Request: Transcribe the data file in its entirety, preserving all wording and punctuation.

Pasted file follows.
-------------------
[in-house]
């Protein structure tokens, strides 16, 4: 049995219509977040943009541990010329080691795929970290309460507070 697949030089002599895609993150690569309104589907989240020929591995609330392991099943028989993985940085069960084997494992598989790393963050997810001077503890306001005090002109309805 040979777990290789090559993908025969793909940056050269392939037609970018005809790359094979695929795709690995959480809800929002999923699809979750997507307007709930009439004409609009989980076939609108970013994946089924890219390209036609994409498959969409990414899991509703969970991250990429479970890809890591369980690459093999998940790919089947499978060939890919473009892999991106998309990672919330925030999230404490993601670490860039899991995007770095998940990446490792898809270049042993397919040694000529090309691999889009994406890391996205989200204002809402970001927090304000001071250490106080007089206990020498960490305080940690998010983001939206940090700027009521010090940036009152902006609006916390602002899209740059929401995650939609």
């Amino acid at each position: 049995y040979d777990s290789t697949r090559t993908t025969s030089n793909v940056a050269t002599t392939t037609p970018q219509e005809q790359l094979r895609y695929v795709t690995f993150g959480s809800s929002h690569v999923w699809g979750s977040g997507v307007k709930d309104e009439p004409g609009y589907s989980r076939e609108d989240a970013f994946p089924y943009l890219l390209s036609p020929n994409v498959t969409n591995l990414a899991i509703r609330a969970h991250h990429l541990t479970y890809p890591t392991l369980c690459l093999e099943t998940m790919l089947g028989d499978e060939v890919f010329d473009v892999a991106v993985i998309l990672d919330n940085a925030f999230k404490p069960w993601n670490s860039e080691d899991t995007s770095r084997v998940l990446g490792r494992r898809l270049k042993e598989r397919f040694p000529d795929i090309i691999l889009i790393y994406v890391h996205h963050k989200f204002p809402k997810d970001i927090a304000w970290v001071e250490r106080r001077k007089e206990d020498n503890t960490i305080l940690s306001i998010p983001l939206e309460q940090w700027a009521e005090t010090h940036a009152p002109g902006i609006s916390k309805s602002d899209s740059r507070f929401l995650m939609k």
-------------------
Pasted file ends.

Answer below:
[in-house]
């Protein structure tokens, strides 16, 4: 049995219509977040943009541990010329080691795929970290309460507070 697949030089002599895609993150690569309104589907989240020929591995609330392991099943028989993985940085069960084997494992598989790393963050997810001077503890306001005090002109309805 040979777990290789090559993908025969793909940056050269392939037609970018005809790359094979695929795709690995959480809800929002999923699809979750997507307007709930009439004409609009989980076939609108970013994946089924890219390209036609994409498959969409990414899991509703969970991250990429479970890809890591369980690459093999998940790919089947499978060939890919473009892999991106998309990672919330925030999230404490993601670490860039899991995007770095998940990446490792898809270049042993397919040694000529090309691999889009994406890391996205989200204002809402970001927090304000001071250490106080007089206990020498960490305080940690998010983001939206940090700027009521010090940036009152902006609006916390602002899209740059929401995650939609």
């Amino acid at each position: 049995y040979d777990s290789t697949r090559t993908t025969s030089n793909v940056a050269t002599t392939t037609p970018q219509e005809q790359l094979r895609y695929v795709t690995f993150g959480s809800s929002h690569v999923w699809g979750s977040g997507v307007k709930d309104e009439p004409g609009y589907s989980r076939e609108d989240a970013f994946p089924y943009l890219l390209s036609p020929n994409v498959t969409n591995l990414a899991i509703r609330a969970h991250h990429l541990t479970y890809p890591t392991l369980c690459l093999e099943t998940m790919l089947g028989d499978e060939v890919f010329d473009v892999a991106v993985i998309l990672d919330n940085a925030f999230k404490p069960w993601n670490s860039e080691d899991t995007s770095r084997v998940l990446g490792r494992r898809l270049k042993e598989r397919f040694p000529d795929i090309i691999l889009i790393y994406v890391h996205h963050k989200f204002p809402k997810d970001i927090a304000w970290v001071e250490r106080r001077k007089e206990d020498n503890t960490i305080l940690s306001i998010p983001l939206e309460q940090w700027a009521e005090t010090h940036a009152p002109g902006i609006s916390k309805s602002d899209s740059r507070f929401l995650m939609k």